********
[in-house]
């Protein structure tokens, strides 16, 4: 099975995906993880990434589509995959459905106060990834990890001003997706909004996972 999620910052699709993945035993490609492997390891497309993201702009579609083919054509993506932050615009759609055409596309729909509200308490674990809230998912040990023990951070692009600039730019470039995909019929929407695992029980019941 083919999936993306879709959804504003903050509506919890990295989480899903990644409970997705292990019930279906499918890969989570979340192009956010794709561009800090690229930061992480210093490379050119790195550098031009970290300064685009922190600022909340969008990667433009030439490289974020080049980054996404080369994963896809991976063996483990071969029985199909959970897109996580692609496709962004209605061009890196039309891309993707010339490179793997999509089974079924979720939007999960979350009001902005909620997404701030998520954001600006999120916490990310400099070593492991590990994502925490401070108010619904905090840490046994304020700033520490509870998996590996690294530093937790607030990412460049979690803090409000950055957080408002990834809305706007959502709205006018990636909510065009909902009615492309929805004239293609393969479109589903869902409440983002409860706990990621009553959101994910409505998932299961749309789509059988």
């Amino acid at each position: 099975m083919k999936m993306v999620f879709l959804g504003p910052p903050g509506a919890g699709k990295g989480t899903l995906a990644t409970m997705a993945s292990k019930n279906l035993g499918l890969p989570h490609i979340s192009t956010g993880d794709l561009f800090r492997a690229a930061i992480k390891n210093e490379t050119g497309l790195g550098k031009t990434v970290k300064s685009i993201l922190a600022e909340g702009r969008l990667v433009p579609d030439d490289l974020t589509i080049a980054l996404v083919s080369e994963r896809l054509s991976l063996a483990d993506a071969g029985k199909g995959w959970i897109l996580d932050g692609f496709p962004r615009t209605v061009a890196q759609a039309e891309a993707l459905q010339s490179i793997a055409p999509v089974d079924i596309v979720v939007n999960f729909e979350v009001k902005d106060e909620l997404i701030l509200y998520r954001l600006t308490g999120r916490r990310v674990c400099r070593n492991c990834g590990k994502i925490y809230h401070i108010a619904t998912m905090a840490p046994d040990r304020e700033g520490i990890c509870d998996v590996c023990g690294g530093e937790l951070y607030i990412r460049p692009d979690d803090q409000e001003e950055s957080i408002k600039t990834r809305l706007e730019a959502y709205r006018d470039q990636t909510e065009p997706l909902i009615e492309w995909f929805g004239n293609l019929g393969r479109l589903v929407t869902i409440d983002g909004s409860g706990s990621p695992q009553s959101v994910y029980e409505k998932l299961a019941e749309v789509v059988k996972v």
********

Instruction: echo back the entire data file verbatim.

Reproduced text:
[in-house]
């Protein structure tokens, strides 16, 4: 099975995906993880990434589509995959459905106060990834990890001003997706909004996972 999620910052699709993945035993490609492997390891497309993201702009579609083919054509993506932050615009759609055409596309729909509200308490674990809230998912040990023990951070692009600039730019470039995909019929929407695992029980019941 083919999936993306879709959804504003903050509506919890990295989480899903990644409970997705292990019930279906499918890969989570979340192009956010794709561009800090690229930061992480210093490379050119790195550098031009970290300064685009922190600022909340969008990667433009030439490289974020080049980054996404080369994963896809991976063996483990071969029985199909959970897109996580692609496709962004209605061009890196039309891309993707010339490179793997999509089974079924979720939007999960979350009001902005909620997404701030998520954001600006999120916490990310400099070593492991590990994502925490401070108010619904905090840490046994304020700033520490509870998996590996690294530093937790607030990412460049979690803090409000950055957080408002990834809305706007959502709205006018990636909510065009909902009615492309929805004239293609393969479109589903869902409440983002409860706990990621009553959101994910409505998932299961749309789509059988």
């Amino acid at each position: 099975m083919k999936m993306v999620f879709l959804g504003p910052p903050g509506a919890g699709k990295g989480t899903l995906a990644t409970m997705a993945s292990k019930n279906l035993g499918l890969p989570h490609i979340s192009t956010g993880d794709l561009f800090r492997a690229a930061i992480k390891n210093e490379t050119g497309l790195g550098k031009t990434v970290k300064s685009i993201l922190a600022e909340g702009r969008l990667v433009p579609d030439d490289l974020t589509i080049a980054l996404v083919s080369e994963r896809l054509s991976l063996a483990d993506a071969g029985k199909g995959w959970i897109l996580d932050g692609f496709p962004r615009t209605v061009a890196q759609a039309e891309a993707l459905q010339s490179i793997a055409p999509v089974d079924i596309v979720v939007n999960f729909e979350v009001k902005d106060e909620l997404i701030l509200y998520r954001l600006t308490g999120r916490r990310v674990c400099r070593n492991c990834g590990k994502i925490y809230h401070i108010a619904t998912m905090a840490p046994d040990r304020e700033g520490i990890c509870d998996v590996c023990g690294g530093e937790l951070y607030i990412r460049p692009d979690d803090q409000e001003e950055s957080i408002k600039t990834r809305l706007e730019a959502y709205r006018d470039q990636t909510e065009p997706l909902i009615e492309w995909f929805g004239n293609l019929g393969r479109l589903v929407t869902i409440d983002g909004s409860g706990s990621p695992q009553s959101v994910y029980e409505k998932l299961a019941e749309v789509v059988k996972v």